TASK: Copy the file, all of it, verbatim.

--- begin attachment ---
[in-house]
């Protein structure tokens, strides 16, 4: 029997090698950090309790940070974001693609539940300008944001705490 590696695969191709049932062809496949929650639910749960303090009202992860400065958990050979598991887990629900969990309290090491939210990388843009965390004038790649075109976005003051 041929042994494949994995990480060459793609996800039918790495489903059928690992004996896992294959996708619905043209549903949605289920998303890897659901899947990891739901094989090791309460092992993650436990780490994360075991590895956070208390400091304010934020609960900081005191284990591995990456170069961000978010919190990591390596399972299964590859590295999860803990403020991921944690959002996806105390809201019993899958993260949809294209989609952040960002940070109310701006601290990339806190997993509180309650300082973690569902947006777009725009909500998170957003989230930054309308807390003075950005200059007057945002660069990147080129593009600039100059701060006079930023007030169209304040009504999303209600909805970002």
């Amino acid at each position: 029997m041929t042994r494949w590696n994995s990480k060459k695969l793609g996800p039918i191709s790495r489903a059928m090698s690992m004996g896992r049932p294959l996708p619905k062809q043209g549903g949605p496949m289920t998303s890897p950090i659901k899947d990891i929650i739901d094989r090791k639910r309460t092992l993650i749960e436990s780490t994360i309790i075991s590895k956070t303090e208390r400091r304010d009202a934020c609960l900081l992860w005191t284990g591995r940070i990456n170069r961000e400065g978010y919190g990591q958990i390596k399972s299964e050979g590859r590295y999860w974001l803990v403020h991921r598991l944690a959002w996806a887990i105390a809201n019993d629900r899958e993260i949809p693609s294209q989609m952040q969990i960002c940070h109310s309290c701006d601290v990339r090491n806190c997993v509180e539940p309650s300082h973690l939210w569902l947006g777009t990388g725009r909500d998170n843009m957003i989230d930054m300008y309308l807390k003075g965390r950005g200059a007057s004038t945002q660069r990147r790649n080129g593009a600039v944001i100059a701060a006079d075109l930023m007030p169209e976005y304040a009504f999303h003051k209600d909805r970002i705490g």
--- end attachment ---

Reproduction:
[in-house]
């Protein structure tokens, strides 16, 4: 029997090698950090309790940070974001693609539940300008944001705490 590696695969191709049932062809496949929650639910749960303090009202992860400065958990050979598991887990629900969990309290090491939210990388843009965390004038790649075109976005003051 041929042994494949994995990480060459793609996800039918790495489903059928690992004996896992294959996708619905043209549903949605289920998303890897659901899947990891739901094989090791309460092992993650436990780490994360075991590895956070208390400091304010934020609960900081005191284990591995990456170069961000978010919190990591390596399972299964590859590295999860803990403020991921944690959002996806105390809201019993899958993260949809294209989609952040960002940070109310701006601290990339806190997993509180309650300082973690569902947006777009725009909500998170957003989230930054309308807390003075950005200059007057945002660069990147080129593009600039100059701060006079930023007030169209304040009504999303209600909805970002």
């Amino acid at each position: 029997m041929t042994r494949w590696n994995s990480k060459k695969l793609g996800p039918i191709s790495r489903a059928m090698s690992m004996g896992r049932p294959l996708p619905k062809q043209g549903g949605p496949m289920t998303s890897p950090i659901k899947d990891i929650i739901d094989r090791k639910r309460t092992l993650i749960e436990s780490t994360i309790i075991s590895k956070t303090e208390r400091r304010d009202a934020c609960l900081l992860w005191t284990g591995r940070i990456n170069r961000e400065g978010y919190g990591q958990i390596k399972s299964e050979g590859r590295y999860w974001l803990v403020h991921r598991l944690a959002w996806a887990i105390a809201n019993d629900r899958e993260i949809p693609s294209q989609m952040q969990i960002c940070h109310s309290c701006d601290v990339r090491n806190c997993v509180e539940p309650s300082h973690l939210w569902l947006g777009t990388g725009r909500d998170n843009m957003i989230d930054m300008y309308l807390k003075g965390r950005g200059a007057s004038t945002q660069r990147r790649n080129g593009a600039v944001i100059a701060a006079d075109l930023m007030p169209e976005y304040a009504f999303h003051k209600d909805r970002i705490g």